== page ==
Is there a middle ground? I will be honest with you; I am still on my journey. I believe without a doubt that in order to create a world where we value intellectual risks, we must feel safe knowing that there is a chance to learn from the process rather than be defined by it. At the same time, I have often asked myself when my students become adults, how will they handle the pressure of deadlines if I am always providing opportunities in the future? Until I encounter a different option, I will continue to ensure that my students view learning as a journey rather than a defined process. I never want them to believe one assessment, one day, or one moment in time defines who they currently are and who they are meant to become. What I learned over time was that my belief in my students and my desire to ensure their success enhanced their effort, their desire to succeed, and their ability to take risks while trusting me in the learning process. Proficiency was not created by natural ability alone; it was the culmination of learning.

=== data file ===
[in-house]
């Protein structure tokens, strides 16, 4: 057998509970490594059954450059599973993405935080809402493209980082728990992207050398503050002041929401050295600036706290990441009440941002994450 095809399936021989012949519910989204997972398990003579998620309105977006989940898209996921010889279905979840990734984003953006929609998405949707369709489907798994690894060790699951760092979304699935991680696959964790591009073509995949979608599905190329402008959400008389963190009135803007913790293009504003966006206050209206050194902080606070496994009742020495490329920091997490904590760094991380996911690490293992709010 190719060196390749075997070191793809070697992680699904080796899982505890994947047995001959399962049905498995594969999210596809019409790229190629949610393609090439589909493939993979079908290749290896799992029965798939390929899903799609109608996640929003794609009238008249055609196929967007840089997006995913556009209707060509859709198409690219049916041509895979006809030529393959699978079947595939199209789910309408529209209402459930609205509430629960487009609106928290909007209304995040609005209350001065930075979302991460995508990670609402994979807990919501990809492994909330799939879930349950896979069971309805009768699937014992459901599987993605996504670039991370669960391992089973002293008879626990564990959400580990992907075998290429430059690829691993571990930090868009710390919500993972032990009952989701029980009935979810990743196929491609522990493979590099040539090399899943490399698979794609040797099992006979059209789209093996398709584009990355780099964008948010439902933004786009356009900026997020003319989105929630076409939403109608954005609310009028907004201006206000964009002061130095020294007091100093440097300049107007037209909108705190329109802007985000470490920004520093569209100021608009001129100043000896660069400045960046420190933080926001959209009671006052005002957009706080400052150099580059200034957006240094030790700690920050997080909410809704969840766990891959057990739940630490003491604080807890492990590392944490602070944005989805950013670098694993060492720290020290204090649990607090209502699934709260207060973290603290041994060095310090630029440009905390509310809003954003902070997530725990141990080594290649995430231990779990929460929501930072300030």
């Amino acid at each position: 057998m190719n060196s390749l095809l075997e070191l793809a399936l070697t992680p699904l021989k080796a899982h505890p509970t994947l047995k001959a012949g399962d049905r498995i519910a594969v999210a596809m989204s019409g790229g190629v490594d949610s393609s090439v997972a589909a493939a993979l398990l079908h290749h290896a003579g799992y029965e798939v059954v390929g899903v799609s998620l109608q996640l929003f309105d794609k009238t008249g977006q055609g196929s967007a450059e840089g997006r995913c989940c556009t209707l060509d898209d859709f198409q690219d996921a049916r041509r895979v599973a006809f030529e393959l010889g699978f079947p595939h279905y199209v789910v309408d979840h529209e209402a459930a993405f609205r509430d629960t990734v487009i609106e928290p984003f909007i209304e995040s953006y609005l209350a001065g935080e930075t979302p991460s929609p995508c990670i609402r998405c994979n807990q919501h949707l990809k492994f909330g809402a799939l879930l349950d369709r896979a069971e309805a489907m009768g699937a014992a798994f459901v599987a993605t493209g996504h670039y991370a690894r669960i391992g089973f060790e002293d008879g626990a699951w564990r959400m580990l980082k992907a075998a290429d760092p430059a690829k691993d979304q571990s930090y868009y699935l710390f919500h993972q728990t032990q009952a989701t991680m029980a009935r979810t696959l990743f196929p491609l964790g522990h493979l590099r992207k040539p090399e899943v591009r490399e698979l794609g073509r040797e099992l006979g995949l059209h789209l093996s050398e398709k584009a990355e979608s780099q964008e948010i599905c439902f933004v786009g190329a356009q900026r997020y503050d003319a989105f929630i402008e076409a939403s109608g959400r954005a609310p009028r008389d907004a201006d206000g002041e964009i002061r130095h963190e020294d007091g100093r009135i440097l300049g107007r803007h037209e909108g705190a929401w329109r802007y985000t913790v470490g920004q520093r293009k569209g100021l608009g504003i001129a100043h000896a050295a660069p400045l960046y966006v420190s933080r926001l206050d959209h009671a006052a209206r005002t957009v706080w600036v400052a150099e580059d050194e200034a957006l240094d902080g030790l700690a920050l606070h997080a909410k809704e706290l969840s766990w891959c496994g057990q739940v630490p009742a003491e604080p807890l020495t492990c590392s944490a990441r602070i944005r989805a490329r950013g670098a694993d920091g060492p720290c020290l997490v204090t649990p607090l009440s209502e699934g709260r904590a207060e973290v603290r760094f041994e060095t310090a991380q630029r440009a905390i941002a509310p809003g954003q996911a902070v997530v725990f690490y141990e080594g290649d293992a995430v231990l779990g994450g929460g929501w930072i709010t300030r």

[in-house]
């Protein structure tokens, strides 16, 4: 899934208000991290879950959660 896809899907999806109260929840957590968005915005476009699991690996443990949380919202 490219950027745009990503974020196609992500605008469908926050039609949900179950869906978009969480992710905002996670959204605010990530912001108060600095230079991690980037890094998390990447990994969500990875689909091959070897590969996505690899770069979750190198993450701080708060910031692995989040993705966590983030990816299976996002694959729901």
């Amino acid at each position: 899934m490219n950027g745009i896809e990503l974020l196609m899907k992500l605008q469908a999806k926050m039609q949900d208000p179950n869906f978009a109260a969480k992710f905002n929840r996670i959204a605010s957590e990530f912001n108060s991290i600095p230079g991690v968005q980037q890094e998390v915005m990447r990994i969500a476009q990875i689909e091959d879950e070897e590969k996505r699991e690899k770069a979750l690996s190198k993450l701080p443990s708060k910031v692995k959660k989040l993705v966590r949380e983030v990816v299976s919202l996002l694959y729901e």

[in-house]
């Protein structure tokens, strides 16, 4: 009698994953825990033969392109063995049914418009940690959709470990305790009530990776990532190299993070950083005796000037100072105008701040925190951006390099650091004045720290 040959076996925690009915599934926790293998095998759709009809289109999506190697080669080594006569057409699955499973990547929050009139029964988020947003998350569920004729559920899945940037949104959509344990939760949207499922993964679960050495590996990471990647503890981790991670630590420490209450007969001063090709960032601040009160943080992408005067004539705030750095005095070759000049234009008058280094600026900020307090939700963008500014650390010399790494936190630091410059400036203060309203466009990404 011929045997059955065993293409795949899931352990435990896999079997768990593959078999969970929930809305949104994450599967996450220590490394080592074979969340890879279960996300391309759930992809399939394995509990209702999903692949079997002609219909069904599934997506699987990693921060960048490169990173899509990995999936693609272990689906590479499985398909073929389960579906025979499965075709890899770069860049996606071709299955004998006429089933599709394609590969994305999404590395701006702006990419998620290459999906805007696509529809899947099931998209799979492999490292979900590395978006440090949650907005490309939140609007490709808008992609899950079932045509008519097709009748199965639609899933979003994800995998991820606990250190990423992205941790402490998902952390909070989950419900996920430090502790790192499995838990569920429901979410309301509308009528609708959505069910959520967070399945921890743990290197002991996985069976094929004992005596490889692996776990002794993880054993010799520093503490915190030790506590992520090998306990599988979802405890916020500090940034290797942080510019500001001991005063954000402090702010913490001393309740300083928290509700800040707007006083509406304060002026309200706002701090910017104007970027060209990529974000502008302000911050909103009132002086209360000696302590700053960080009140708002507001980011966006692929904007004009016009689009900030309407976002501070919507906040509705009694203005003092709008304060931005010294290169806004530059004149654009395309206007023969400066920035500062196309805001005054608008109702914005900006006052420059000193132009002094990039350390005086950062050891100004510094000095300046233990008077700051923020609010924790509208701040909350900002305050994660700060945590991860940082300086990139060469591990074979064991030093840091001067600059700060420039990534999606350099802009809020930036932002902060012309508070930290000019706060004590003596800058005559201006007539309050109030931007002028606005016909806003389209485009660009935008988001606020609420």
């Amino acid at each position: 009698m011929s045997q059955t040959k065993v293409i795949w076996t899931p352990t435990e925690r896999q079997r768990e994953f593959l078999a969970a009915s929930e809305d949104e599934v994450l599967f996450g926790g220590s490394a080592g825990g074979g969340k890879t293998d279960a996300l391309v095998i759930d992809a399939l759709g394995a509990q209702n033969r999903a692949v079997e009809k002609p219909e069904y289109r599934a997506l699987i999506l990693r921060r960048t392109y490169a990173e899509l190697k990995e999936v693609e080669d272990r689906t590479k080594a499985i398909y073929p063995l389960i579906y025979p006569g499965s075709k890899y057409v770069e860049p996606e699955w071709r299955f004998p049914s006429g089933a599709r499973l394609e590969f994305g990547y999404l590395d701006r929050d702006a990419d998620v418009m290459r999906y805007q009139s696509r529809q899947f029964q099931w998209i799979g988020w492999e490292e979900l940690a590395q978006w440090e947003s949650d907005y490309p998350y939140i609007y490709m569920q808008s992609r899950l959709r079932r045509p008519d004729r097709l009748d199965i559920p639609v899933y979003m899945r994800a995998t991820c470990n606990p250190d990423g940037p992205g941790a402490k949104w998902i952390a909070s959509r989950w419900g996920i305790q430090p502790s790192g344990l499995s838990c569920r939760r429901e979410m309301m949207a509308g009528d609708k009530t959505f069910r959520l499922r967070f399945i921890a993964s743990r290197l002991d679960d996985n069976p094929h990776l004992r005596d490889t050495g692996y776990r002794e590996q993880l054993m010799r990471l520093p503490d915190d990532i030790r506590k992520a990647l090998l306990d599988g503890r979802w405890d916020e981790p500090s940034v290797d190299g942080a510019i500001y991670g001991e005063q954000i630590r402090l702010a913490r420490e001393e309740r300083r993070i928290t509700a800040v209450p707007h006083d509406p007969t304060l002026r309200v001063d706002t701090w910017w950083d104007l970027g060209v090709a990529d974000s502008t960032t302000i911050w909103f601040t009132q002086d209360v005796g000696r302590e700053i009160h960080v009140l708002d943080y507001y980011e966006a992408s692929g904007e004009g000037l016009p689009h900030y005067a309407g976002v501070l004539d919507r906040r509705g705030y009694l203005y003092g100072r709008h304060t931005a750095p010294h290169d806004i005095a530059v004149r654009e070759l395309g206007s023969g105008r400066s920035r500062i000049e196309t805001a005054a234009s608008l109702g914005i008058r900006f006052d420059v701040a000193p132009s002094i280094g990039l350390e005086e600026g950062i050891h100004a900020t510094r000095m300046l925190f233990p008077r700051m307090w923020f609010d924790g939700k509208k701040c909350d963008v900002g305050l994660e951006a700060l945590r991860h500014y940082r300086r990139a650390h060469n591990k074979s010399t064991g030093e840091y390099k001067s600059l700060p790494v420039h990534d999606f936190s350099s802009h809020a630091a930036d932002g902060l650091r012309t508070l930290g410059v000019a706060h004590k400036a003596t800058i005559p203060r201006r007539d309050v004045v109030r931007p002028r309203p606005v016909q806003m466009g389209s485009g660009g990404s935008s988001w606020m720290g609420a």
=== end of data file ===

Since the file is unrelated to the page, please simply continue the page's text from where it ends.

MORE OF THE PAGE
Response From Scott Wurdinger
Scott Wurdinger, Ph.D., is a professor of experiential learning and leadership studies at Minnesota State University in Mankato. He has published numerous articles and books on experiential learning, project-based learning, and education reform. His research focuses on life-skill development in experiential learning environments, and his most recent book is titled Changing the status quo: courage to challenge the education system published by Rowman and Littlefield:
Grading as we know it should be abolished from the current education system and replaced with something that more closely mirrors reality. There is a reason why we often read education articles and books that use the term “real world"; it’s because formal education is an artificial world, especially when it comes to grading. Where else in the world are grades used as a means to evaluate one’s performance?
Once we leave formal education and get a job, we are evaluated based on our performance and typically receive oral or written feedback. If this is reality, then why not evaluate students the same way so they understand what their strengths and weaknesses are and can work on them during their formal education?
So often with tests, students are not provided an opportunity to discuss the correct answers to the questions they get wrong. Students often focus on their grade and what they need to do to get a better one next time. This form of evaluation is based on an external motivator so students focus on memorizing information, rather than on learning how to learn.